So, in Jeremiah 33:25 we read, “This is what the LORD says: ‘If I have not established my covenant with day and night and the fixed laws of heaven and earth, then I will reject the descendants of Jacob and David my servant and will not choose one of his sons to rule over the descendants of Abraham, Isaac and Jacob. For I will restore their fortunes and have compassion on them.’”

Marc Roby: That verse uses a very interesting literary device. Instead of using a simple “if A then B” sentence structure, God uses an “if not A then not B” structure. But then he emphasizes the certainty of B by giving an A that the listener knows without any doubt to be true. When God says “If I have not established my covenant with day and night and the fixed laws of heaven and earth”, he assumes that the listener will immediately recognize that he has, in fact, established his covenant with the day and night and the fixed laws of heaven and earth and therefore, when he says “then I will reject the descendants of Jacob and David”, the implication is clear; God will not reject the descendants of Jacob and David.

Dr. Spencer: That is a very interesting literary device. And it also serves to emphasize God’s providential control of creation via the secondary agent of fixed laws, because the statement assumes that it is obvious to all that there are fixed laws of heaven and earth.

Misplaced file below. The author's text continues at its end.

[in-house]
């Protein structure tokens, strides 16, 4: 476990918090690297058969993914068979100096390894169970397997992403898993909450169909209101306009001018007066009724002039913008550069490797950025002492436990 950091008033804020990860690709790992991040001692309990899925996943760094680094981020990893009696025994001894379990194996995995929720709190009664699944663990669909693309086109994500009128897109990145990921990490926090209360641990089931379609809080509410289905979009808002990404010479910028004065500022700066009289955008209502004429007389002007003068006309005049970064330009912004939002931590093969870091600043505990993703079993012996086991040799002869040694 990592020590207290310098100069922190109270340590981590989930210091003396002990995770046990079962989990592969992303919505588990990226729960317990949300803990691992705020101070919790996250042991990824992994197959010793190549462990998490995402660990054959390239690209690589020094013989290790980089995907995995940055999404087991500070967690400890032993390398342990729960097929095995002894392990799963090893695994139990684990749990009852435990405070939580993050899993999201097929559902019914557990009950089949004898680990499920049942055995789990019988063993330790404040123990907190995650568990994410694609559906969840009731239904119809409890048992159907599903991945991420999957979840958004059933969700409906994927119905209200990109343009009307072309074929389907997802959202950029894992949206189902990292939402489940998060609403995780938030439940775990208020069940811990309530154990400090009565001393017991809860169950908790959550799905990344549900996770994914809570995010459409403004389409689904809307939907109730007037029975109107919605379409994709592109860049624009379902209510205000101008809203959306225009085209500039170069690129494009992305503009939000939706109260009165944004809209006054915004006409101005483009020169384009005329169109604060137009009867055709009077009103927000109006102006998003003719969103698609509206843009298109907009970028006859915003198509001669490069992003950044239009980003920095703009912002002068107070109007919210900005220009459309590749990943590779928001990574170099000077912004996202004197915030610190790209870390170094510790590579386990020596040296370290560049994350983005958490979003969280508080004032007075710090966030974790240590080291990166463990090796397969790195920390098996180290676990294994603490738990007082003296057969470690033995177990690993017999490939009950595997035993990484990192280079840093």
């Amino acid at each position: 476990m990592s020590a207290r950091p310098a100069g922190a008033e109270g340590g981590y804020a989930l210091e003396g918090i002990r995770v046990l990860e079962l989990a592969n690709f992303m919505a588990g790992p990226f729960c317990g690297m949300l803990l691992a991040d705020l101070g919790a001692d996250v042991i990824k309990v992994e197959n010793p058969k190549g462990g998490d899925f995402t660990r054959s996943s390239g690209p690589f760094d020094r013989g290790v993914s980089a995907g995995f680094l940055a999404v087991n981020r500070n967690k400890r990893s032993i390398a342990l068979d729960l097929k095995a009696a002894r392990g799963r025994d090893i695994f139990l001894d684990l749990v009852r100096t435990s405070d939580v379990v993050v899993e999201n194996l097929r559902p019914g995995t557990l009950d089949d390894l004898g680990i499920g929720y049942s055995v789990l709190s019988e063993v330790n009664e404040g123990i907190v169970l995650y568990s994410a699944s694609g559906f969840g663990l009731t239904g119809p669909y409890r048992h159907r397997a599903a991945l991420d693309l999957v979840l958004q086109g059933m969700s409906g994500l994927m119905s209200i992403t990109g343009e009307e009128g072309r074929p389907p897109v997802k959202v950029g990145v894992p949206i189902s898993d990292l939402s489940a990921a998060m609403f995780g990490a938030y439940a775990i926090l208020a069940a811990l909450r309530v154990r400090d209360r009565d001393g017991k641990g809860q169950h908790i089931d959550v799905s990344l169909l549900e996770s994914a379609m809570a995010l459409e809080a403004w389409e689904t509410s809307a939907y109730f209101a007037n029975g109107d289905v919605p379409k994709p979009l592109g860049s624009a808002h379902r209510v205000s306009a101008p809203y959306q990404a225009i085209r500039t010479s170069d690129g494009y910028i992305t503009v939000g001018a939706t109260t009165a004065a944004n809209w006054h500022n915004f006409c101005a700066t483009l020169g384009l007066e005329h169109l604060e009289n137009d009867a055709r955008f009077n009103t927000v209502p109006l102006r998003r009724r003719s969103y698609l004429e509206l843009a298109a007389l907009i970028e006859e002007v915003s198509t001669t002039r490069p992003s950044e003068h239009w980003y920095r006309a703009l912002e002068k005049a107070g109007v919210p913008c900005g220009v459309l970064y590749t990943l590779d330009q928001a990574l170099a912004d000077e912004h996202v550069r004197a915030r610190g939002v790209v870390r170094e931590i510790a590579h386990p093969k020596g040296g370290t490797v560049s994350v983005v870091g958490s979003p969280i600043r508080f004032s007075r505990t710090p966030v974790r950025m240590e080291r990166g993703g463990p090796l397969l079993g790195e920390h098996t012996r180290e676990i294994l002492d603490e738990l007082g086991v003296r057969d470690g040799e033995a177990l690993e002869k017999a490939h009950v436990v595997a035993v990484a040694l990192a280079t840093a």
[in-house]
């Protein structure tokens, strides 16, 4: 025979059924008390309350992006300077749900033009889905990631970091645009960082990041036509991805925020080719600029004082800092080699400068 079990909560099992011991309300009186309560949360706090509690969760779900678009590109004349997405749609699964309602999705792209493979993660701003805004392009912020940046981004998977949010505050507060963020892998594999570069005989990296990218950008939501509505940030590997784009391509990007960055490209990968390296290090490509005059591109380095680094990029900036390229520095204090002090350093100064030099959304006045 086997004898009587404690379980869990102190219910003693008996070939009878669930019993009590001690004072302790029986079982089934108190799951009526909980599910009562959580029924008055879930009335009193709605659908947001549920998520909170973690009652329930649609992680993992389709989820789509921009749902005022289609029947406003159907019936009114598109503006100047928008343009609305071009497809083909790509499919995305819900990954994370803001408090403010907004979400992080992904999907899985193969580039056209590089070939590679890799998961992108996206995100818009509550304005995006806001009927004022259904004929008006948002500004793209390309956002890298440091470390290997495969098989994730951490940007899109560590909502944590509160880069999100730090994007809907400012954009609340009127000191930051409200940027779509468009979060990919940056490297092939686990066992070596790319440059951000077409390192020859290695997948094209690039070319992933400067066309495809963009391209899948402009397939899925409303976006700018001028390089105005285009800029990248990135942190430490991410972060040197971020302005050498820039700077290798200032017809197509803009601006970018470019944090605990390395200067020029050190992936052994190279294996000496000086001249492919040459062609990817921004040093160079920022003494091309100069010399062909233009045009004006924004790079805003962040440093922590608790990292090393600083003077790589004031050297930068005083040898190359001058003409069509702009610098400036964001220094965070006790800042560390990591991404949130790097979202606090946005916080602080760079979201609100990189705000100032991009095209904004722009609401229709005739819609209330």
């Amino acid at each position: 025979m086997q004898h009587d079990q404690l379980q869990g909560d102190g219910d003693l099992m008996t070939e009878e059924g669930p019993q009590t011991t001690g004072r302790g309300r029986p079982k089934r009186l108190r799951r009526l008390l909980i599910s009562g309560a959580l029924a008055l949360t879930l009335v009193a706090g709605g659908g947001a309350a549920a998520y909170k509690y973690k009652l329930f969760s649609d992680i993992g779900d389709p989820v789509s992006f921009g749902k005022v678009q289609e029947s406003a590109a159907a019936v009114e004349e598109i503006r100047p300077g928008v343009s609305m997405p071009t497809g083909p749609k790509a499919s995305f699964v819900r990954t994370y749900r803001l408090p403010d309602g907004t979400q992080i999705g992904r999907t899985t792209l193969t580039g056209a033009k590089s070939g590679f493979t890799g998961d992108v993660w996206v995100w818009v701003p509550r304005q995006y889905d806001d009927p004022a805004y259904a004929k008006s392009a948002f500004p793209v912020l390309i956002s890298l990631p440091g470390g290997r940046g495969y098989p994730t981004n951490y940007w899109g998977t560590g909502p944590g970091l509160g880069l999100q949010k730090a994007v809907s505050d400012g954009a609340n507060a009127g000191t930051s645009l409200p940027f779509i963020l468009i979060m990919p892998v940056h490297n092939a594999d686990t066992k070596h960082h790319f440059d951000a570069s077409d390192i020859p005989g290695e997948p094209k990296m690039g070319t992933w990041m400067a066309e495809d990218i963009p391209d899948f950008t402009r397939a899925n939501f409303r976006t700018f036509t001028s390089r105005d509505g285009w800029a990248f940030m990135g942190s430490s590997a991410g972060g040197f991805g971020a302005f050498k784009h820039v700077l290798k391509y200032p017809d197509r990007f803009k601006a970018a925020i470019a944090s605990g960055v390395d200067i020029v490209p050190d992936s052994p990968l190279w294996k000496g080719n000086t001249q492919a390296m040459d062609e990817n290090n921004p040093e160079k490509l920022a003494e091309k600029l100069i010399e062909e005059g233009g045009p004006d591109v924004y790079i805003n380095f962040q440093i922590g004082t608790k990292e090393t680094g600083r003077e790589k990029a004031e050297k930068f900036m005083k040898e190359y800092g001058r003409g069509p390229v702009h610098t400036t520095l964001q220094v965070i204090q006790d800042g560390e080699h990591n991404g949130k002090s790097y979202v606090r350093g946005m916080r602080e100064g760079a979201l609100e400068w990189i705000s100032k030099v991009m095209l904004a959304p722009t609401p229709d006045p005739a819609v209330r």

This is the reason science works. God rules his universe in an orderly way. The law of gravity, for example, is the same now as it was 200 years ago, and we have every reason to believe that it will be the same 200 years from now. Therefore, we can perform experiments, make observations, put forth hypotheses about the nature of gravity and then confirm or deny and refine those hypotheses by further experiments. And that is how we have come to understand so much of the physical world. This verse gives us a good biblical basis for doing science.

Marc Roby: Of course, it does not logically follow that God himself is incapable of violating those fixed laws if and when he so chooses.